Slide Show:  Remembering Philip Seymour Hoffman:  The New York Times

New York Times Reports Increased Demand for Food Banks as Donations Decline

Friday, January 24th, 2014

By Alice Kenny

Exacerbating cuts made last November in food stamp programs that feed the hungry, Congress is now eying significant additional reductions, reports The New York Times on Wednesday, January 22.

“Food banks across the country,” reports The New York Times, “are increasing efforts to prepare for the increased demand even as donations decline.”*

It is crucial now more than ever to join with us in Feeding Our Neighbors, our united effort to fight hunger.

Now in its third year, Catholic Charities will be joined by UJA/Federation to make Feeding Our Neighbors 2014 an interfaith campaign on behalf of New York’s hungry.

Starting January 26th, we’ll be leveraging our collective reach and already expansive networks for even greater impact — with the goal of collecting and distributing a combined one million meals to feed the hungry throughout New York.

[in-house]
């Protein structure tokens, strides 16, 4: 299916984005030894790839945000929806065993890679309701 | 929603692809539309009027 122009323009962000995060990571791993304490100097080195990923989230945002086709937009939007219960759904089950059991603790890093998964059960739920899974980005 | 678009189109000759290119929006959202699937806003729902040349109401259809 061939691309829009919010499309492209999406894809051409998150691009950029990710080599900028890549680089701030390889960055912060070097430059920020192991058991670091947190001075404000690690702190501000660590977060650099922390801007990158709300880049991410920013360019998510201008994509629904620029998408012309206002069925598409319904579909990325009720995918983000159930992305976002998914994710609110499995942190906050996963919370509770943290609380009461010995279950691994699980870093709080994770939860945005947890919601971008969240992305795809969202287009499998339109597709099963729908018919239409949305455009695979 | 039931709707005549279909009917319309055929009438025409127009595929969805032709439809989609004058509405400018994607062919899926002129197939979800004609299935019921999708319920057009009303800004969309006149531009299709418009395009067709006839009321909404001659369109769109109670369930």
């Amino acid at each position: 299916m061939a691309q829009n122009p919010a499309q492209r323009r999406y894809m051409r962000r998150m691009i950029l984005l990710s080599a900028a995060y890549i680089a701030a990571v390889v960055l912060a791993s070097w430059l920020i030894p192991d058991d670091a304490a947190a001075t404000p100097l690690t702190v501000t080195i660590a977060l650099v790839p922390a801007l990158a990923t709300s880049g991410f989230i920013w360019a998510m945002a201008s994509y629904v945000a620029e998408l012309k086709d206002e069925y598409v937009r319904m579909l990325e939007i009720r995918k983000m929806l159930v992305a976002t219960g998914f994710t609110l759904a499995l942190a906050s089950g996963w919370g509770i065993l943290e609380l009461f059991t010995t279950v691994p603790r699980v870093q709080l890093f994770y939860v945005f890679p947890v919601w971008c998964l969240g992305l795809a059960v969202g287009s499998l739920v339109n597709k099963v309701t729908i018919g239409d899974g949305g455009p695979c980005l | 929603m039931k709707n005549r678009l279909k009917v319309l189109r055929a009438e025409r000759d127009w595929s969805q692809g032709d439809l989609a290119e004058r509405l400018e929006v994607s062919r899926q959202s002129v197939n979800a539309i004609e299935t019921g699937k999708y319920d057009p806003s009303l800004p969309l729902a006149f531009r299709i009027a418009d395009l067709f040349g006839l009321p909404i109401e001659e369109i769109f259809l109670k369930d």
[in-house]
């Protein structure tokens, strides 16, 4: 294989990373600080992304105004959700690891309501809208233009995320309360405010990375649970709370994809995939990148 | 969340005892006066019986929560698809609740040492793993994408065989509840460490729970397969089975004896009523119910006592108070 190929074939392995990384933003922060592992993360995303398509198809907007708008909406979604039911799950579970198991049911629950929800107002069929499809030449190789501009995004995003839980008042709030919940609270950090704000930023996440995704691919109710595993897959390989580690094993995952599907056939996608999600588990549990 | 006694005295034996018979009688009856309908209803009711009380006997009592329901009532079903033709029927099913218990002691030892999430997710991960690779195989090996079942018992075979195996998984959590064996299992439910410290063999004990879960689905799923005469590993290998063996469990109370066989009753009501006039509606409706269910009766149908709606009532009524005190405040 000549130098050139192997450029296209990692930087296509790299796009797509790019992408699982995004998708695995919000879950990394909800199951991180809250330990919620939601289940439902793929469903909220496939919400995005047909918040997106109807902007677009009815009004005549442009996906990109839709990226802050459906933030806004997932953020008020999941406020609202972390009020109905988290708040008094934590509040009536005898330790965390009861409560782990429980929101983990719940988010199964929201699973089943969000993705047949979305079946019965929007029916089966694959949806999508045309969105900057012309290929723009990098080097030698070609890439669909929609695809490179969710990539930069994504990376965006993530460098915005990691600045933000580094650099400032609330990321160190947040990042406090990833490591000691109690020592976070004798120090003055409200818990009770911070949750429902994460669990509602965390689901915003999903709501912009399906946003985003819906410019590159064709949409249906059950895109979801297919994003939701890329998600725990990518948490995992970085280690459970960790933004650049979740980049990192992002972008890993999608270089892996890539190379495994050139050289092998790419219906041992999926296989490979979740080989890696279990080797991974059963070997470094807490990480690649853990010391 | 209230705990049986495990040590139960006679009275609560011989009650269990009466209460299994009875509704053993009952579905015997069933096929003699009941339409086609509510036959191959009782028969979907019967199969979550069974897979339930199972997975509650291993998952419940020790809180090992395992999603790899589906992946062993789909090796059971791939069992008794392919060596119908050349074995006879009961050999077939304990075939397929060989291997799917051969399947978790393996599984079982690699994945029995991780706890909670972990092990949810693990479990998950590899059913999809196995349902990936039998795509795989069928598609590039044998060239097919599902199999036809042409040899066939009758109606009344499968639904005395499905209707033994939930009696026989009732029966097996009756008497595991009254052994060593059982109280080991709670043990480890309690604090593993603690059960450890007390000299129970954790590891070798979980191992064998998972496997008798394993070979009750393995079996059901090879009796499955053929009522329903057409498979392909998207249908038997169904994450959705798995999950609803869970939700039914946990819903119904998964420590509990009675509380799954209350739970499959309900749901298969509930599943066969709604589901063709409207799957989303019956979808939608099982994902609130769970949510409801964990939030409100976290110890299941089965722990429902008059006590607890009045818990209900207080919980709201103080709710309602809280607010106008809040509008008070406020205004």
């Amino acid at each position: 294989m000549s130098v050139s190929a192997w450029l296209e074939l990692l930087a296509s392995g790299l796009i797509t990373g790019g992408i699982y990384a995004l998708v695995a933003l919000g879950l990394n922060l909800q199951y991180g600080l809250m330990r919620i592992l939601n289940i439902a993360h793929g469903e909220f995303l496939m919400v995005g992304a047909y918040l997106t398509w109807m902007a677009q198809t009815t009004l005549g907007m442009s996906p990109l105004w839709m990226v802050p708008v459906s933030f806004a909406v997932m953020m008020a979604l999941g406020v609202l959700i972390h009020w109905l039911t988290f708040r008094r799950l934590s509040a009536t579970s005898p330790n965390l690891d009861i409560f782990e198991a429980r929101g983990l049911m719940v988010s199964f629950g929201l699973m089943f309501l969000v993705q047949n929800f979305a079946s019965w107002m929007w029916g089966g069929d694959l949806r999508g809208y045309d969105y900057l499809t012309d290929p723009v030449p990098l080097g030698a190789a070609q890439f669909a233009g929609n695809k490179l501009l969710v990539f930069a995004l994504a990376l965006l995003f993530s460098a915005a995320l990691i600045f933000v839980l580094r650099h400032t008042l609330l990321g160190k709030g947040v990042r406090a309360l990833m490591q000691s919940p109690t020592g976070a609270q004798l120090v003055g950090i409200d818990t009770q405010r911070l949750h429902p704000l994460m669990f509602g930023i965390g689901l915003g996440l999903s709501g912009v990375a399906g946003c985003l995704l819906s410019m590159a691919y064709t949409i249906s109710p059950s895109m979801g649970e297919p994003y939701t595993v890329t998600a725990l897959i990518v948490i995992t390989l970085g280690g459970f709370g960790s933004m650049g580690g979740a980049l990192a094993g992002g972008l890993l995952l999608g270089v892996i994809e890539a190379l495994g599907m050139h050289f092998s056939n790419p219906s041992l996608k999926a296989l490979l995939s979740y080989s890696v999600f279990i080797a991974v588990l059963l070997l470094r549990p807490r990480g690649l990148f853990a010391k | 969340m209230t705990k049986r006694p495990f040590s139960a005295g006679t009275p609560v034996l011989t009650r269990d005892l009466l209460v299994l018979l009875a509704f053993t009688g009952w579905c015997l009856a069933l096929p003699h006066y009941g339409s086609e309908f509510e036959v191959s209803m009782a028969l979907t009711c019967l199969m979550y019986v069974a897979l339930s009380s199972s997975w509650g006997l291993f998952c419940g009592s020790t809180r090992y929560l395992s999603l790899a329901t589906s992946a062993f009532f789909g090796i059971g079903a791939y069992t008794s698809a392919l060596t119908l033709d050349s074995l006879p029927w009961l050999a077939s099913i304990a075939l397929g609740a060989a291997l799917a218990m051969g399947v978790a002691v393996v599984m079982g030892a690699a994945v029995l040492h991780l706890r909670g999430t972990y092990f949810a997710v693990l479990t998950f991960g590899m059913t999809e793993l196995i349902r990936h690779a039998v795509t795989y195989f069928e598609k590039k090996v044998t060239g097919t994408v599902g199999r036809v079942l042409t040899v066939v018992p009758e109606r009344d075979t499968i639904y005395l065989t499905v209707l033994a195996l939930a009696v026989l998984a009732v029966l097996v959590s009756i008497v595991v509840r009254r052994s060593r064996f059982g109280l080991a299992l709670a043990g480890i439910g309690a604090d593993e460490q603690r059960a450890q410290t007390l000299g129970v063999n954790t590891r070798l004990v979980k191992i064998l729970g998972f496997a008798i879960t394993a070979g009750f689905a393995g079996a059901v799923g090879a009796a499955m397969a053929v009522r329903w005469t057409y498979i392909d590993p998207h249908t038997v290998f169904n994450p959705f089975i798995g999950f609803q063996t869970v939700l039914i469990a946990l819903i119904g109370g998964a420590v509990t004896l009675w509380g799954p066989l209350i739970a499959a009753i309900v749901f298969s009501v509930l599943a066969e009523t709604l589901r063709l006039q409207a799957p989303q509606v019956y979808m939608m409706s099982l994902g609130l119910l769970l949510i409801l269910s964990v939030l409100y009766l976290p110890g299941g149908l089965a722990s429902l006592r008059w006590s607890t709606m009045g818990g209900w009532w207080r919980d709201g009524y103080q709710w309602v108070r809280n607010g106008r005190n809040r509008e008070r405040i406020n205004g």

Too many children and families struggle every day with hunger.

Feeding Our Neighbors, An Interfaith Response unites Catholic Charities and UJA-Federation of New York, two of the largest faith-based, not-for-profit organizations, to combine efforts to help fight hunger and replenish dwindling supplies.

You can be part of this united effort.  Help us collect and distribute food packages across pantries and shelters throughout the New York area.

Because ultimately, we do the most when we do it together.

Please join us!

Click here to donate – and write “Feeding Our Neighbors” in the comments field.

Reading this on your smart phone?  Text CCHOPE to 85944 to make a one-time $10 donation.   (Standard text rates apply.)

*Read the full story in The New York Times.

 

Fighting to Keep the Life She Built

Thursday, January 23rd, 2014

Robert Stolarik for The New York Times

By Alice Kenny

Seven years old when her family moved her from Mexico to Yonkers, Beatriz Rivera, now 31, does all she can to achieve the American dream.

At age 14, she began her career at the bottom rung as a bagger at a local grocery chain store.  Quickly she was promoted to cashier, then supervisor, then customer service rep, then junior accounting clerk.  Ultimately she worked as the manager’s executive assistant.